Leave the kids. Get away.

Now. Go. Do it.

Last weekend we left our kids with my cousin and her best friend and trekked south down I-71 to Hocking Hills for three days and two nights with close friends. On the way we stopped for breakfast and I ate all the things at Bob Evans. Sorry, Lodi residents, about the food being gone.

We sang along to Tom Petty radio and Billy Joel radio. We talked in full and complete sentences to one another. No child shrieked from the back seat, “He’s making mean faces at me!” or “Stop kicking my seat,” or “Turn it up! I can’t hear it!” or “Turn it down! It’s too loud!” or “GROAAAANNNNN I hate this song.” The song is three minutes long; can’t you hang on for three lousy minutes?

None of that. It didn’t happen. Just me and my husband, singing along to a bad Billy Joel song, “There’s a STORM FRONT COMIN’ (MOOD INDIGO),” all the way to a cabin in the woods, with friends, and games, and hiking, and booze.

For TWO AND A HALF FULL DAYS. You guys! Guess what! We like each other!

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Hiking at Old Man’s Cave with Tony and Jillian

Taking off our parenting hats (and a few other items of clothes) and being just ourselves together is critically important to the health of our marriage. If we go too long, we forget so much; who we are when we’re not scolding or coercing children into jackets and shoes or eating food so they don’t die; who we are when we’re not leaving for work in the morning or leaving for work in the afternoon; who we are when we’re not going through the motions of day to day life, trying not to bicker over laundry or whose turn it is to let the dog out or load the dishwasher.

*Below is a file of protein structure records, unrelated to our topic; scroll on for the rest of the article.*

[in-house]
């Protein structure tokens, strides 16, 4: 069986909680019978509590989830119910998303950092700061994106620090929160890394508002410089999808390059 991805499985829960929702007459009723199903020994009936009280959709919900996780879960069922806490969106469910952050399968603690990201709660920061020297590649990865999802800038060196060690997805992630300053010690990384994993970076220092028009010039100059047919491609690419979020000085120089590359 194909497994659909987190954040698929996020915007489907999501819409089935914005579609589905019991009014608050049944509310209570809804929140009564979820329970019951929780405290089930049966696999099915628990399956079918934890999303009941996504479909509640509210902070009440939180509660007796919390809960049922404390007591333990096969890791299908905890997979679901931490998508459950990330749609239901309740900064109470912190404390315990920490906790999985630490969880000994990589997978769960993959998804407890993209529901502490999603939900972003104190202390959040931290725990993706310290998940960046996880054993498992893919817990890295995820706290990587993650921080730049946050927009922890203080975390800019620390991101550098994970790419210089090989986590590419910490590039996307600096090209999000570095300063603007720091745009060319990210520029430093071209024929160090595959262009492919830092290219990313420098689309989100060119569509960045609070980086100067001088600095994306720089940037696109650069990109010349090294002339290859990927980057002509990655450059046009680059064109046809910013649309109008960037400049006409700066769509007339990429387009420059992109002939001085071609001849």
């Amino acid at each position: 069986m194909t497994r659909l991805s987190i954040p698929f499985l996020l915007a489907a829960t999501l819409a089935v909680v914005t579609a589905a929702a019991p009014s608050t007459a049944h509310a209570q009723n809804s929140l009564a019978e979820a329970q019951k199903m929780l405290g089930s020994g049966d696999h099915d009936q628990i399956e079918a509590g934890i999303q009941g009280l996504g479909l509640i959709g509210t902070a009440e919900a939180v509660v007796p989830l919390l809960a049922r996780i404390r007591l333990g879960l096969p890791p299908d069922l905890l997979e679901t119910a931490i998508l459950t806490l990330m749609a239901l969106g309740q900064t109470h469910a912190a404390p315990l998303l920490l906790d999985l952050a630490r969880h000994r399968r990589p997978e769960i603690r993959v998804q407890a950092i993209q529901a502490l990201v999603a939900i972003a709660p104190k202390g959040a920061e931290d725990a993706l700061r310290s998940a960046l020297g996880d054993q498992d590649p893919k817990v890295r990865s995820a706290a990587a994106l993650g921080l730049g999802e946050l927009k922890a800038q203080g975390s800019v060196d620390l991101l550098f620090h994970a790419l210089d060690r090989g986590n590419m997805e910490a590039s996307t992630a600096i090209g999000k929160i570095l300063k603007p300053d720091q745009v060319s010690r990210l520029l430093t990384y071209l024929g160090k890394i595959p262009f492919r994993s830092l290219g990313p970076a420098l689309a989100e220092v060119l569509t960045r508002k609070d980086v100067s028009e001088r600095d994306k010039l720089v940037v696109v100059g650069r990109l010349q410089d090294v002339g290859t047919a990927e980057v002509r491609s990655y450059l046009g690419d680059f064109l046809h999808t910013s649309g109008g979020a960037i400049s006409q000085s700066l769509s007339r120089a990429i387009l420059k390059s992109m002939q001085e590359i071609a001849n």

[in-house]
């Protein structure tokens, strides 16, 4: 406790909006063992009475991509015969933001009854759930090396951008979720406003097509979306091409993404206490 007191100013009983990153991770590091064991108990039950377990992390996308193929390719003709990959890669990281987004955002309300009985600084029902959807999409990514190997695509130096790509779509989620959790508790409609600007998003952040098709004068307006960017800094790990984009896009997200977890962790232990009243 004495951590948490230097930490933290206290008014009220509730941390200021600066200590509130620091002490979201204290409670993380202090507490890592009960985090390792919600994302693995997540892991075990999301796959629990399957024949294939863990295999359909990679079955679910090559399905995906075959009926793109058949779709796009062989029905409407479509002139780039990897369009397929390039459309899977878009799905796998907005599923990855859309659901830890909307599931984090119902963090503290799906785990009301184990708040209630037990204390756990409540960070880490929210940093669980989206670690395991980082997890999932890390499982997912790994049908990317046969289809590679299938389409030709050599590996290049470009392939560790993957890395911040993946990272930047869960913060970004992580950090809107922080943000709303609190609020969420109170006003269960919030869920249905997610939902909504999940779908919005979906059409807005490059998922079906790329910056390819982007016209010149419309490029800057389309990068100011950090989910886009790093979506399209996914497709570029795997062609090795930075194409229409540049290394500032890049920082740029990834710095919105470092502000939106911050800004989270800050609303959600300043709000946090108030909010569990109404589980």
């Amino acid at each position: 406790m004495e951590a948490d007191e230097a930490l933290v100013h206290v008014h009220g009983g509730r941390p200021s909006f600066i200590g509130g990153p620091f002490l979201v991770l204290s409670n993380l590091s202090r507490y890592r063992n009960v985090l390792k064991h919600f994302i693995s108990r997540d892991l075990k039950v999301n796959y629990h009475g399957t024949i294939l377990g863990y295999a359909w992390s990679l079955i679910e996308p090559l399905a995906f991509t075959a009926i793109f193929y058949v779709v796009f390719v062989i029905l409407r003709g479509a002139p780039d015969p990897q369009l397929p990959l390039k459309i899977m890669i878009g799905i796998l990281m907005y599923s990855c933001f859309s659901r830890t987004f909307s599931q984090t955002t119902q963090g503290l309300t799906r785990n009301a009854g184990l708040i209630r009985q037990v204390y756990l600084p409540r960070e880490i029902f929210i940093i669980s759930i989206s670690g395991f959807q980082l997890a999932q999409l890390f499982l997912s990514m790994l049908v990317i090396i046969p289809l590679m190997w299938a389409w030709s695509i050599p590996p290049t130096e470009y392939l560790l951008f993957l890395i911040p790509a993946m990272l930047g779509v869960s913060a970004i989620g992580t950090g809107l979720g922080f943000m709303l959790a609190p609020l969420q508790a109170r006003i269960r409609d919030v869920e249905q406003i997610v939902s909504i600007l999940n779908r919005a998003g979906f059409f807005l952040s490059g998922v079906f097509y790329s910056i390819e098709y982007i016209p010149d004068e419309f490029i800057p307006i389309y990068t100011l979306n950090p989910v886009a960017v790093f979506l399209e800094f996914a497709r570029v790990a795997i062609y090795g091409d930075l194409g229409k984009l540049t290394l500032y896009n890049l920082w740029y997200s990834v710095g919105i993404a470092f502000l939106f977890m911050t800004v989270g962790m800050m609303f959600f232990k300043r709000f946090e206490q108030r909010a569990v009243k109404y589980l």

getting-away-together-sarah-marie-wellsIf we go too long without getting away together, we forget who the other person is and only see what the other person does. Or doesn’t do.

I didn’t marry Brandon because he loves sports or shares household chores with me or anything else he does or doesn’t do on a daily basis. I married Brandon because he is a passionate man, funny, sensitive, loyal, faithful, and just. We are opposites, but when we are at our best, we are good complements to one another. When we are at our worst, we only feel those differences–Brandon is stricter than I am; I am messier than Brandon–and more, ways we grate against each other instead of find a place of compromise. In the midst of the daily grind, we forget who we are when our spirits aren’t in constant tension or exhaustion. Who we are at rest. Who we are at our best.

This reset is important for the present-day plodding that’s necessary for life, but it’s also critical for vision casting into the future. Opening these spaces to get away from it all allows room to breathe and to dream about the future, to cast “what if’s” out onto the water and see what floats, to encourage each other to be who we are instead of keep doing what we do.

By the end of the weekend, the gap I felt between us shifted so that we seem to be standing again on common ground. We rediscovered who we are together and returned to the routine chaos of our lives.

And as we watched the evening news last night, the weathermen dancing over the east-coast storm, we sang together, “There’s a STORM FRONT COMIN’, MOOD INDIGO!”

 

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